J.P. Stevens Co., Inc. v. Lex Tex Ltd., Inc. 822 F.2d 1047, 1050 (Fed. Cir. 1987).

With respect to the first, threshold component of this two-step analysis, determining whether a case is "exceptional", it is clear that by limiting fee petitions under § 285 to "exceptional cases" Congress evinced an intention that this sanction should only be used sparingly. Thus, it is well-settled that:

[O]nly a limited universe of circumstances warrant a finding of exceptionality in a patent case: "inequitable conduct before the [Patent and Trademark Office]; litigation misconduct; vexatious, unjustified, and otherwise bad faith litigation; a frivolous suit or willful infringement." Epcon Gas Sys., Inc. v. Bauer Compressors, Inc., 279 F.3d 1022, 1034 (Fed. Cir.2002)....."[M]indful of the limited circumstances in which an award of attorney fees is appropriate," Forest Labs., Inc. v. Abbott Labs., 339 F.3d 1324, 1329 (Fed. Cir.2003), [] court[s] ha[ve] rejected an "expansive reading of § 285," which would permit findings of exceptionality in circumstances other than those listed above, id.....

Wedgetail Ltd. v. Huddleston Deluxe, Inc. 576 F.3d 1302, 1304-1305 (Fed. Cir. 2009)(citations omitted); see also Brasseler, U.S.A. I, L.P., v. Stryker Sales Corp., 267 F.3d 1370, 1380 (Fed. Cir.2001); Hoffmann-La Roche Inc. v. Invamed Inc., 213 F.3d 1359, 1365 (Fed. Cir.2000) ("Among the types of conduct which can form a basis for finding a case exceptional are willful infringement, inequitable conduct before the P.T.O., misconduct during litigation, vexatious or unjustified litigation, and frivolous suit. Such conduct must be supported by clear and convincing evidence." (quoting Beckman Instruments, Inc., v. LKB Produkter AB, 892 F.2d 1547, 1551 (Fed. Cir.1989))); Multiform Desiccants, Inc. v. Medzam, Ltd., 133 F.3d 1473, 1481-82 (Fed. Cir.1998) ( "Findings of exceptional cases have been based on a variety of factors; for example, willful or intentional infringement, inequitable conduct before the Patent and Trademark Office, vexatious or unjustified litigation, or other misfeasant behavior."); Mahurkar v. C.R. Bard, Inc., 79 F.3d 1572, 1579 (Fed. Cir.1996) ("Bad faith litigation, willful infringement, or inequitable conduct are among the circumstances which may make a case exceptional."); Bayer Aktiengesellschaft v. Duphar Int'l Research B.V., 738 F.2d 1237, 1242 (Fed. Cir.1984) ("In awarding attorney fees to a prevailing accused infringer, such exceptional circumstances include, inter alia, inequitable conduct during prosecution of a patent, misconduct during litigation, vexatious or unjustified litigation, or a frivolous suit.")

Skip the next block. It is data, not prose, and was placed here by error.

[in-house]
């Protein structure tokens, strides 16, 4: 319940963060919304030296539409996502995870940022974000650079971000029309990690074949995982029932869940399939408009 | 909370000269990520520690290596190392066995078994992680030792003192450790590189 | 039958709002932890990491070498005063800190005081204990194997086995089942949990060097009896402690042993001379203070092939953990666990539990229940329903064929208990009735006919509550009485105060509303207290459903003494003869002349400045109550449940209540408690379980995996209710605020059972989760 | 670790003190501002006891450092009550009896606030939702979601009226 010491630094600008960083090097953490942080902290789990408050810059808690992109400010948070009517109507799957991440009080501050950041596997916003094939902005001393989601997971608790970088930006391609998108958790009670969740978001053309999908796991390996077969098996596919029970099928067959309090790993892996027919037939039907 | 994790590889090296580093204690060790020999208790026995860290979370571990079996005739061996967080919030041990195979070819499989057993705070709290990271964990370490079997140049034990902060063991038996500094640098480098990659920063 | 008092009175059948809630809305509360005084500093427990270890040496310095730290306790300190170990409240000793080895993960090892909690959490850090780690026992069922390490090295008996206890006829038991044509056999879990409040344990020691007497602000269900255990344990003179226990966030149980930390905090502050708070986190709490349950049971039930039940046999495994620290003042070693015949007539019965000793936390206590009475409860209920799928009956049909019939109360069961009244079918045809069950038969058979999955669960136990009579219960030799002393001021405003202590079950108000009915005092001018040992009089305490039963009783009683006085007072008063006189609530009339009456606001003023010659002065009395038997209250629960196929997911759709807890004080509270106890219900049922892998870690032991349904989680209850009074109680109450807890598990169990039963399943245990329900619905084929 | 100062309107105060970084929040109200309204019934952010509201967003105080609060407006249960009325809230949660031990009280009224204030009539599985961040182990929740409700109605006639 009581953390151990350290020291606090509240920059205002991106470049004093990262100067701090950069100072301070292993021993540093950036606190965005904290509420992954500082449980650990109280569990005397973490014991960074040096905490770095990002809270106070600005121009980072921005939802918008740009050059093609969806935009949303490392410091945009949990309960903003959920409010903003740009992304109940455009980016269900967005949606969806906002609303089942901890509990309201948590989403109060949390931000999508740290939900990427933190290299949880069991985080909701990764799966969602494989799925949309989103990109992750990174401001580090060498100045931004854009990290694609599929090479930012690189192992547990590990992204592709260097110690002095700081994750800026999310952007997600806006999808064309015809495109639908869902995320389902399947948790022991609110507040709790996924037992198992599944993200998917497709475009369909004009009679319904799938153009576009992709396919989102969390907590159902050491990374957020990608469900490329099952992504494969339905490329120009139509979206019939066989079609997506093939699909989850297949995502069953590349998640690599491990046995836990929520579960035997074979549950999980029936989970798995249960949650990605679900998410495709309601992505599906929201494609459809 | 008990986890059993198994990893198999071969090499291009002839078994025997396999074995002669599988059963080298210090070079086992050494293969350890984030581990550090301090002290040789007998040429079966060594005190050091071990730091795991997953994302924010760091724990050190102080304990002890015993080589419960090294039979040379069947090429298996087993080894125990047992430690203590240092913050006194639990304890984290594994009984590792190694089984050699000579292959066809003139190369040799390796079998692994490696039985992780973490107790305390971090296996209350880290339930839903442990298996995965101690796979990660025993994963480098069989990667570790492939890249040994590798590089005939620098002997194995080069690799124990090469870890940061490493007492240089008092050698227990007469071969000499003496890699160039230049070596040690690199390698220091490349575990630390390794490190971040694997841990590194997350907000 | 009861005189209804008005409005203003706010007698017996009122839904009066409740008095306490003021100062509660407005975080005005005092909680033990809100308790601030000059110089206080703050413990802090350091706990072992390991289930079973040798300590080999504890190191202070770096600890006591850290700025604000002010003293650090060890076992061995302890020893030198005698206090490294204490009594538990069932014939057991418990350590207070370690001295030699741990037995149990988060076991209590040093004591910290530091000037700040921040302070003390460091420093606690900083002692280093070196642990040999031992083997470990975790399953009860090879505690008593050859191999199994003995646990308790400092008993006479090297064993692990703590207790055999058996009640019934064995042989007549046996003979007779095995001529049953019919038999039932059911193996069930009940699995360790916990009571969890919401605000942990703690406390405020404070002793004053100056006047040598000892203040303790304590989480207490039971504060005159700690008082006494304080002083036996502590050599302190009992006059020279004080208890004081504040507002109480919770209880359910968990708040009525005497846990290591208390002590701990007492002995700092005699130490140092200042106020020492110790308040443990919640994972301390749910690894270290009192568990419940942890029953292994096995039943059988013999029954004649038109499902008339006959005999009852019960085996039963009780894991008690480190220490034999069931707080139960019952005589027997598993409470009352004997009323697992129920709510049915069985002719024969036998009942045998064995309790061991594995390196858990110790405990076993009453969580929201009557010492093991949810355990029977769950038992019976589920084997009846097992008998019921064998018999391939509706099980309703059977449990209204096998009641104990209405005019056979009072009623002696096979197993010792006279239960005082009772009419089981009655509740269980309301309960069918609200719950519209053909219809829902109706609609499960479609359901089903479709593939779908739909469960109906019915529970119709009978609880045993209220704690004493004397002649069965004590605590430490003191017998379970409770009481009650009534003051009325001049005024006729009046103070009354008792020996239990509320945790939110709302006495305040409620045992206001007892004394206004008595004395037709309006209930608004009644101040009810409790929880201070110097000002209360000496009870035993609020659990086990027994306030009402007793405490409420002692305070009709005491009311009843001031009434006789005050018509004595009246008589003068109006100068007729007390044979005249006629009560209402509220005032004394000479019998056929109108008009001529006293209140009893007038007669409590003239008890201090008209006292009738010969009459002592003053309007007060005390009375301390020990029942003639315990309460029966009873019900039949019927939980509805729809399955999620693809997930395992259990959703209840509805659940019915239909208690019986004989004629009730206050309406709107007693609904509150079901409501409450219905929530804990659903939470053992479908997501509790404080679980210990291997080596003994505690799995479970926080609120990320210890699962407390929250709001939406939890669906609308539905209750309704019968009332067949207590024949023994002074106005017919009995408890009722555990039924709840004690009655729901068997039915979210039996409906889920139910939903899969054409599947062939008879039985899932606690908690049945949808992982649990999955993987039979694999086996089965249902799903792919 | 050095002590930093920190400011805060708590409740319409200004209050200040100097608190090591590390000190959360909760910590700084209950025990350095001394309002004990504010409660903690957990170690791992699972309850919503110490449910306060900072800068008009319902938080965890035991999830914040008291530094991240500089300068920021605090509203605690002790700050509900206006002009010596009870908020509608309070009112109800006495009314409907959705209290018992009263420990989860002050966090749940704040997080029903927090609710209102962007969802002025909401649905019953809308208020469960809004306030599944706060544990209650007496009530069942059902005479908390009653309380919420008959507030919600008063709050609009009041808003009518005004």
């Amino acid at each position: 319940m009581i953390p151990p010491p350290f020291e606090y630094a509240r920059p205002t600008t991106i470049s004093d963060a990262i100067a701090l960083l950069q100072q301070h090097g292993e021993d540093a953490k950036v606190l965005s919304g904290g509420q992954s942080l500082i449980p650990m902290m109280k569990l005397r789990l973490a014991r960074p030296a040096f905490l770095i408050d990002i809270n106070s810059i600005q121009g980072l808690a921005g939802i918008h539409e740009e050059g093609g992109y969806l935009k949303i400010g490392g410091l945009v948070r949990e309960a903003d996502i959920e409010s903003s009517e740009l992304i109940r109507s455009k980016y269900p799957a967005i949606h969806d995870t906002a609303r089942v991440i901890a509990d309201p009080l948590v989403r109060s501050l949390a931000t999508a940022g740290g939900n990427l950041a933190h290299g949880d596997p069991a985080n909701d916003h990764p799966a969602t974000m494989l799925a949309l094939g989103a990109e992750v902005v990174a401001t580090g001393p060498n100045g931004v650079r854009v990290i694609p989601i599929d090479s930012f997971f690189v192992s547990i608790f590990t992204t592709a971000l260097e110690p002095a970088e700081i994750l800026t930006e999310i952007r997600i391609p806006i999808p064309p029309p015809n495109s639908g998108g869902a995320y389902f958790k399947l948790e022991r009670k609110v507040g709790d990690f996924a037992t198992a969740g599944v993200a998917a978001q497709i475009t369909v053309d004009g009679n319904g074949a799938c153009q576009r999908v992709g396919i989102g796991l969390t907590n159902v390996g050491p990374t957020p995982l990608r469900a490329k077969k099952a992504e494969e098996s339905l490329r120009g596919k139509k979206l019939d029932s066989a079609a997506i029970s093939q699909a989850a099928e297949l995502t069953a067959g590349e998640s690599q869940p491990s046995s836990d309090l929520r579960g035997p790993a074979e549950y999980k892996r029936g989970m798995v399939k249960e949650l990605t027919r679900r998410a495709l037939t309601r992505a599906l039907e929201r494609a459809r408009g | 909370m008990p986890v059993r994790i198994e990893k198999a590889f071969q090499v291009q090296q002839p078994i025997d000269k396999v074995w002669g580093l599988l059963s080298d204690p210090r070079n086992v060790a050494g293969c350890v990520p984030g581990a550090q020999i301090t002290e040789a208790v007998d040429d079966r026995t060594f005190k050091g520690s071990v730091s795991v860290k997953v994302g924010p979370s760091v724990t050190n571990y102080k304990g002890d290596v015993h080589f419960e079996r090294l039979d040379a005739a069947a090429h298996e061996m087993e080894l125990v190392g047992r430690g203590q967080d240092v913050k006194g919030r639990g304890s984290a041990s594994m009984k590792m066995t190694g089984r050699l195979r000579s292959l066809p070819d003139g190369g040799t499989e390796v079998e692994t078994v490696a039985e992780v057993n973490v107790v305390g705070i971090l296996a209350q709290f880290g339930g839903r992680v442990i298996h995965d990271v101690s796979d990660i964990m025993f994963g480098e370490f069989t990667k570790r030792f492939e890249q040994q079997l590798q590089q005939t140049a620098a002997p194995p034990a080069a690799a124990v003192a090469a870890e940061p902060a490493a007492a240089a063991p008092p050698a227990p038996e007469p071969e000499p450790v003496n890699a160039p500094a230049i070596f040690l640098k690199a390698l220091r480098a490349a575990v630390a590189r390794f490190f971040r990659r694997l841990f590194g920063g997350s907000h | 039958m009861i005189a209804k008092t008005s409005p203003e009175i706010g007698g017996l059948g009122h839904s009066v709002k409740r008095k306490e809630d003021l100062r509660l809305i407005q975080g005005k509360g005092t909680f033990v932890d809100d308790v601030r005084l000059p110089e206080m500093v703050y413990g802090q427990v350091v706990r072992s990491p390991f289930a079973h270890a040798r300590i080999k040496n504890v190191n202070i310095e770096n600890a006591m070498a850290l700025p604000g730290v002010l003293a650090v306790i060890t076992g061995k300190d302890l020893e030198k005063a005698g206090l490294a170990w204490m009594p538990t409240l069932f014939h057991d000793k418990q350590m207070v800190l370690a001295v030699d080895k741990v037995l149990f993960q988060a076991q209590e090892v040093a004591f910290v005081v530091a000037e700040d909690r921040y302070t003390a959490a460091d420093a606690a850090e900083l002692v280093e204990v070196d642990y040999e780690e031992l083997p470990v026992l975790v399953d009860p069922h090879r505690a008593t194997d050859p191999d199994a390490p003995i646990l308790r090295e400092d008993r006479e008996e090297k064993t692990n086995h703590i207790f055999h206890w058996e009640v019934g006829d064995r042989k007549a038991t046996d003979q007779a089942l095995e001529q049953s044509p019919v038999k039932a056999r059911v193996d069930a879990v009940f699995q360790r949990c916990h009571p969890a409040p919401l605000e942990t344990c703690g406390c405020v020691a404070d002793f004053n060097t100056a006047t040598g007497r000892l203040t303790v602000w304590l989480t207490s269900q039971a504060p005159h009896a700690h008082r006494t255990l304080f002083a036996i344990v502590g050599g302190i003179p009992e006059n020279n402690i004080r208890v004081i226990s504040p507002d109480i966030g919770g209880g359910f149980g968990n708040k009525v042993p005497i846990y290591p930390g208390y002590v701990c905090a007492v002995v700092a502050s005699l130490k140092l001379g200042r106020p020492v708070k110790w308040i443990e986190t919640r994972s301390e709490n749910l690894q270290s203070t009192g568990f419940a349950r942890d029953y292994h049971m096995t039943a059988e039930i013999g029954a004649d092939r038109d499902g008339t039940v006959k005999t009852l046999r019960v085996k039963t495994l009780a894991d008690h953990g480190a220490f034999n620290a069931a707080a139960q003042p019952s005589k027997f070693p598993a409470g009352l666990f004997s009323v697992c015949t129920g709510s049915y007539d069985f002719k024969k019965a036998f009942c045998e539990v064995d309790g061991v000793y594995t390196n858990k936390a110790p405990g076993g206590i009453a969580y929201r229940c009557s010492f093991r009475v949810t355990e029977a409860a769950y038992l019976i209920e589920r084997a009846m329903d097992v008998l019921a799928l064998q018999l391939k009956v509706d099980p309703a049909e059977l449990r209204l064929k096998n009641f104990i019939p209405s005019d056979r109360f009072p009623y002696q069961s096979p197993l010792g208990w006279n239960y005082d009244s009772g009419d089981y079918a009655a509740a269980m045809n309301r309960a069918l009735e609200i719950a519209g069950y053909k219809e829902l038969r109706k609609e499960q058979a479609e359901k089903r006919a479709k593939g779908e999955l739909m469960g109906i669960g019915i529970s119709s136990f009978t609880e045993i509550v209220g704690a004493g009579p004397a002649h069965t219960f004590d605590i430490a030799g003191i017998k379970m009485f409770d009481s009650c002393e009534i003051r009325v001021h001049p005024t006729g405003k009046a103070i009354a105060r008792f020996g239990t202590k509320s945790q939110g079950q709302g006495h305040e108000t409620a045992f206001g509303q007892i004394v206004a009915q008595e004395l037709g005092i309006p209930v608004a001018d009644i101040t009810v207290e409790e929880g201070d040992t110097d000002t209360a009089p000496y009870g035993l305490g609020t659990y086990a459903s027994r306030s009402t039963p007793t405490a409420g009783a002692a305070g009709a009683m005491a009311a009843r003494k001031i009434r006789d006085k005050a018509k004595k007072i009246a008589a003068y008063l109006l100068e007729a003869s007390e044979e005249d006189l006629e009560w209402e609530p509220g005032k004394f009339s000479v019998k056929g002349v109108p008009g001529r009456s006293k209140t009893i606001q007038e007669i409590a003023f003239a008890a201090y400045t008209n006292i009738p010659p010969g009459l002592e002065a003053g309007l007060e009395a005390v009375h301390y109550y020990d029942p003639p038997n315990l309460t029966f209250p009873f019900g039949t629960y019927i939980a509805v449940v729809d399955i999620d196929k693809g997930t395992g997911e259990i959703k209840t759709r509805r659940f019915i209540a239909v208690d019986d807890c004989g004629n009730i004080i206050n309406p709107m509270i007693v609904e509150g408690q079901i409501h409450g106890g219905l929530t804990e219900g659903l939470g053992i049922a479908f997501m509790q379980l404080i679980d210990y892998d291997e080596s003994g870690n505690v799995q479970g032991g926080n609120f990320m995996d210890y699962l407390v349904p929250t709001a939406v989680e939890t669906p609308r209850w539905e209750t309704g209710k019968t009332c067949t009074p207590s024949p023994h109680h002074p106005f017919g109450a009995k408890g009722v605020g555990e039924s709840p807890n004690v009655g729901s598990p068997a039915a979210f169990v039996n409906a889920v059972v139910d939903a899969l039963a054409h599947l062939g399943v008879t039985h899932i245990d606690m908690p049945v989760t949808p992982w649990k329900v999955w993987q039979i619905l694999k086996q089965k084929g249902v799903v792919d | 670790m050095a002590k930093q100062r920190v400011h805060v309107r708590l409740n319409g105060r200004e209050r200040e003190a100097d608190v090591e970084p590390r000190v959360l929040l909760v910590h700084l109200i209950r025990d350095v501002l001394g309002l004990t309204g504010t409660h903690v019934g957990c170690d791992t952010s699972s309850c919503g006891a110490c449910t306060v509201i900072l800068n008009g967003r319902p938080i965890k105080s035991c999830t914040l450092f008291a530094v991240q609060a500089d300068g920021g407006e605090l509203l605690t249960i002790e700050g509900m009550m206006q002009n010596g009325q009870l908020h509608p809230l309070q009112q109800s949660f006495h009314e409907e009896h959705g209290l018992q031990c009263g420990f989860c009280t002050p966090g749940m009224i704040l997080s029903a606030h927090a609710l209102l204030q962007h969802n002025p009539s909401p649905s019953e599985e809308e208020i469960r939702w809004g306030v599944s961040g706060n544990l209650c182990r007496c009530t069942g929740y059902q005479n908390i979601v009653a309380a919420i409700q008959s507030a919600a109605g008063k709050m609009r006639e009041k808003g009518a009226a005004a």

Thus, petitions to shift attorney fees are not a routine or ordinary aspect of patent litigation. Quite the contrary, as the United States Court of Appeals for the Third Circuit has repeatedly stated:

It is clear that counsel fees should not be awarded as a matter of course, nor as a penalty against the loser who followed conventional procedure. Jacquad Knitting Mach. Co. v. Ordnance Gauge Co., 3 Cir., 1954, 213 F.2d 503, 508-509; Pennsylvania Crusher Co. v. Bethlehem Steel Co., 3 Cir., 1951, 193 F.2d 445, 450-451; Park-In Theatres v. Perkins, 9 Cir., 1951, 190 F.2d 137, 142-143; Dubil v. Rayford Camp & Co., 9 Cir., 1950, 184 F.2d 899, 902-903. The exercise of discretion in favor of the allowance should be 'bottomed upon a finding of unfairness or bad faith in the conduct of the losing party, or some other equitable consideration of similar force, which makes it grossly unjust that the winner of the particular law suit be left to bear the burden of his own counsel fees which prevailing litigants normally bear.' Park-In Theatres v. Perkins, supra, 190 F.2d at page 142. R. M. Palmer Co. v. Ludens, Inc., 236 F.2d 496, 501-502 (3d. Cir.1956). In short, § 285 is only "designed to prevent a gross injustice to an alleged infringer." Pennsylvania Crusher Co. V. Bethlehem Steel, Co., 193 F.2d 445, 451 (3d Cir. 1951). Because this sanction is intended only for exceptional cases where fee shifting is essential to prevent a gross injustice, the party seeking sanctions: